(1200 W. Northern Lights Blvd., Suite F; facebook.com/hearthartisanpizza)

“Toned up” pork banh mi sandwich with deep-fried shrimp chips at Phonatik (Victoria Barber / Alaska Dispatch News)

Pork banh mi sandwich: Phonatik

This is not traditional or authentic but it doesn't matter because it is cheap, fast and done extremely well. Some people say you can only get two out of those three; this is the exception to the rule. The sandwich is a stand-alone meal ($8) with those fun, deep-fried shrimp chips that come in a bewildering array of pastel colors, but I highly recommend "toning it up" ($2.50) — the fried egg and wasabi mayo add another layer of sauciness and spice to the deeply addicting trifecta of smoky pork, pickled things and fresh herbs. It's the best sandwich of 2016, hands (covered in yolk) down. — R.B.

(901 E. Dimond Blvd.; facebook.com/PHOnatik, 907-336-8880)

Moroccan goat tagine: Pangea Restaurant and Lounge

The goat meat in this rich, highly seasoned, slow-cooked stew reminded me of why we need the expression "melts in your mouth." Paprika oil and makfoul (a caramelized onion and tomato mixture) enlivened the earthy meat, while a generous heap of fresh herbs added aromatic freshness. A diminutive quail's egg, cooked to lacy perfection, glistened on top and melted creamily into the dish. This dish manages the neat trick of being both exotic (where do you even buy goat meat?) and comforting at the same time. ($25) — M.S.

(508 W. Sixth Ave.; pangearestaurantandlounge.com)

Poke from Aloha Stop & Shop (Photo by Mara Severin)

Poke: Aloha Stop & Shop

I adore poke. I had my first taste of the real thing in Hawaii eight years ago and went bananas. My husband and I would venture into gas stations, shacks and questionable-looking bodegas, even broadly hinting to locals that we would love to try their personal renditions, because we simply couldn't get enough. I love the one-two punch of velvety fresh fish spiked with a hint of soy sauce and the sweet pungency of onions, sometimes scented with sesame oil or flecked with furikake. The Aloha Stop & Shop offers a variety of options, but the Classic ($10) served with rice, is the perfect antidote to a dreary winter day. Or any day, really. — R.B.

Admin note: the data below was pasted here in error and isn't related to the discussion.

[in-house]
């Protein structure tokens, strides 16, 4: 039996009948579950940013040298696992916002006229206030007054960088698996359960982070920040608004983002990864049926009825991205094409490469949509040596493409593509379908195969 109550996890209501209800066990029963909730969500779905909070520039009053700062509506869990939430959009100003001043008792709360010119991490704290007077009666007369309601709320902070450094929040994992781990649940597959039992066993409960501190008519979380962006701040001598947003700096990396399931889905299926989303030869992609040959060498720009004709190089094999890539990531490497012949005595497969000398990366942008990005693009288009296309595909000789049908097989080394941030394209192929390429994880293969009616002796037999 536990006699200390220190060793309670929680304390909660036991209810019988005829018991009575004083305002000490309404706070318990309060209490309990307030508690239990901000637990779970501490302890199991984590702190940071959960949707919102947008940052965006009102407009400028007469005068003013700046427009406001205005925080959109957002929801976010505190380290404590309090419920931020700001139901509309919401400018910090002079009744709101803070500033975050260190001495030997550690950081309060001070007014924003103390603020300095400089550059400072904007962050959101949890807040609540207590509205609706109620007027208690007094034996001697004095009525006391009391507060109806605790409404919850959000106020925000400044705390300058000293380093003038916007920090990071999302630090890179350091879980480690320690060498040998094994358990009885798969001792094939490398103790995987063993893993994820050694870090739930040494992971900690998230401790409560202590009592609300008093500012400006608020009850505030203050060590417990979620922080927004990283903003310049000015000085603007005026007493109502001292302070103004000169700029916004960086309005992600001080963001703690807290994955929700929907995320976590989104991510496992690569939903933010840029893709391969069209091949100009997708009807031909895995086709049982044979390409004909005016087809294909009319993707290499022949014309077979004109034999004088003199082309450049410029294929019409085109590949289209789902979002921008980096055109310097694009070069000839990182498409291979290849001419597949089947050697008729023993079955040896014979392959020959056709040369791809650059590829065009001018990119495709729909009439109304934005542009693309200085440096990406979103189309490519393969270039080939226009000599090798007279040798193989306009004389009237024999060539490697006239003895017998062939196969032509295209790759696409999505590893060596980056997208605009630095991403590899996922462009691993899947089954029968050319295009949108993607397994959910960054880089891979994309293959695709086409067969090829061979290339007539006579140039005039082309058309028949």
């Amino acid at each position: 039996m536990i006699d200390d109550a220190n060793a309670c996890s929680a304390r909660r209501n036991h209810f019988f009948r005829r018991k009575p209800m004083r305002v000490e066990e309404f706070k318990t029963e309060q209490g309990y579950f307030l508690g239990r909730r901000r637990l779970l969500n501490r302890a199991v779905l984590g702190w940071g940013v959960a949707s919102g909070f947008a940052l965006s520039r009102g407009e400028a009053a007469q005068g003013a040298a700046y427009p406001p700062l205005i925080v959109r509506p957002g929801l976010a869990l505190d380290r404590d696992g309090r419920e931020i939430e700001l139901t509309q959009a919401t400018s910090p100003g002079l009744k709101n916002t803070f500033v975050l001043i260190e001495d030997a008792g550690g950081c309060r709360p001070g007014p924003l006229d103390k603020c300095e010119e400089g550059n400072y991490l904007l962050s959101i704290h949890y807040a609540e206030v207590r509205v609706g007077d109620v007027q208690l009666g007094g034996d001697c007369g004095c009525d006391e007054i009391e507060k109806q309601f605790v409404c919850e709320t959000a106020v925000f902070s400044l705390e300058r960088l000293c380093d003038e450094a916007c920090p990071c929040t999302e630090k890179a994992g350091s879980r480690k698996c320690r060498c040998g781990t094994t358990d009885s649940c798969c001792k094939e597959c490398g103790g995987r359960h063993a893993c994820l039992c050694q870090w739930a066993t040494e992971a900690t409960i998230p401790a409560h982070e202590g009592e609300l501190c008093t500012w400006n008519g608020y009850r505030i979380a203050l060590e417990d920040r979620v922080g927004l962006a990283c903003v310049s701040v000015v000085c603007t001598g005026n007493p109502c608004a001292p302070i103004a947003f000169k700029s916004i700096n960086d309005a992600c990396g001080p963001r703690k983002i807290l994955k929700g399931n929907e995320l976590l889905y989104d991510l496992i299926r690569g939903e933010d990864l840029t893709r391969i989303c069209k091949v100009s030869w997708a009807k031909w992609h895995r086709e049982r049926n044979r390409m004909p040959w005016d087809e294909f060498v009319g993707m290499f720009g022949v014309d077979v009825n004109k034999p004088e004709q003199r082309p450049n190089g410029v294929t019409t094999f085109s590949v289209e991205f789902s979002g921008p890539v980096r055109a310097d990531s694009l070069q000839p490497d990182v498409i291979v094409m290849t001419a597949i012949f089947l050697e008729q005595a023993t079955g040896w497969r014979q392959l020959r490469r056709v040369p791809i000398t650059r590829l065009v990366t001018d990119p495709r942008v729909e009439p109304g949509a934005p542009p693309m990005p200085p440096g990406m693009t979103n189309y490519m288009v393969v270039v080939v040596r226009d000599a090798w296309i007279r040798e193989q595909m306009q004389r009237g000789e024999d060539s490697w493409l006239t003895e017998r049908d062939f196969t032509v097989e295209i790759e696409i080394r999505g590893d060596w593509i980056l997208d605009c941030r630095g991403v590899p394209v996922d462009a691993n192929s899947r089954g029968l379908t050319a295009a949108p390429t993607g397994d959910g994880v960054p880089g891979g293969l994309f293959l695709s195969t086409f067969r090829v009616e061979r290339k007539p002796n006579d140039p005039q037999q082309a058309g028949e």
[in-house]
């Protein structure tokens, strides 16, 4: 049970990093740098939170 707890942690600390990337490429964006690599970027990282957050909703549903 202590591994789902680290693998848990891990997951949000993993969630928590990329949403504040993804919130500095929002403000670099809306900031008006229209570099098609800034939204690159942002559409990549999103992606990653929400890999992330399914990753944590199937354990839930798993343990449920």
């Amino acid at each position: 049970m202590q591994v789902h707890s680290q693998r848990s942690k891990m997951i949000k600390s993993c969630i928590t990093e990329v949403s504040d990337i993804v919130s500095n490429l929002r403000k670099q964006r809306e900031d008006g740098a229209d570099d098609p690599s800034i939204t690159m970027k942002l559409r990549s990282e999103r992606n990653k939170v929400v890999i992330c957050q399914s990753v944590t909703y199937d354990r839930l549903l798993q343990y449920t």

(3333 Fairbanks St.; 907-339-9900, facebook.com/AlohaStopandShop)

Cyclist Dexter Sims chats with chef and owner Amanda Cash after eating at The Magpie food truck May 20, 2015. (Erik Hill / Alaska Dispatch News)

Fried green tomato BLT: The Magpie food truck 

Most Alaskans love summer because of the outdoor activities. I love it because it's food truck season. (Eating outdoors is my favorite outdoor activity.) It was a lazy, sunny day in Spenard when I spotted the bright-yellow food truck shining like a giant stick of butter. I knew immediately that I was going to have the fried green tomato BLT ($12) because it was something that I've never tried. It blew the roof off of my jaded little mouth. There were hints of rosemary, a double crunch from the bacon and the green tomato and fresh, fresh greens. Right now, the truck is closed, but the Magpie is offering a dessert-of-the-month club that runs through February ($30/month). Look for it to re-open in March or April and indulge in a taste of summer. — R.B.

(Locations vary; see facebook.com/themagpieak or call 907-575-7473)

Marco T pizza: Marco T's Pizzeria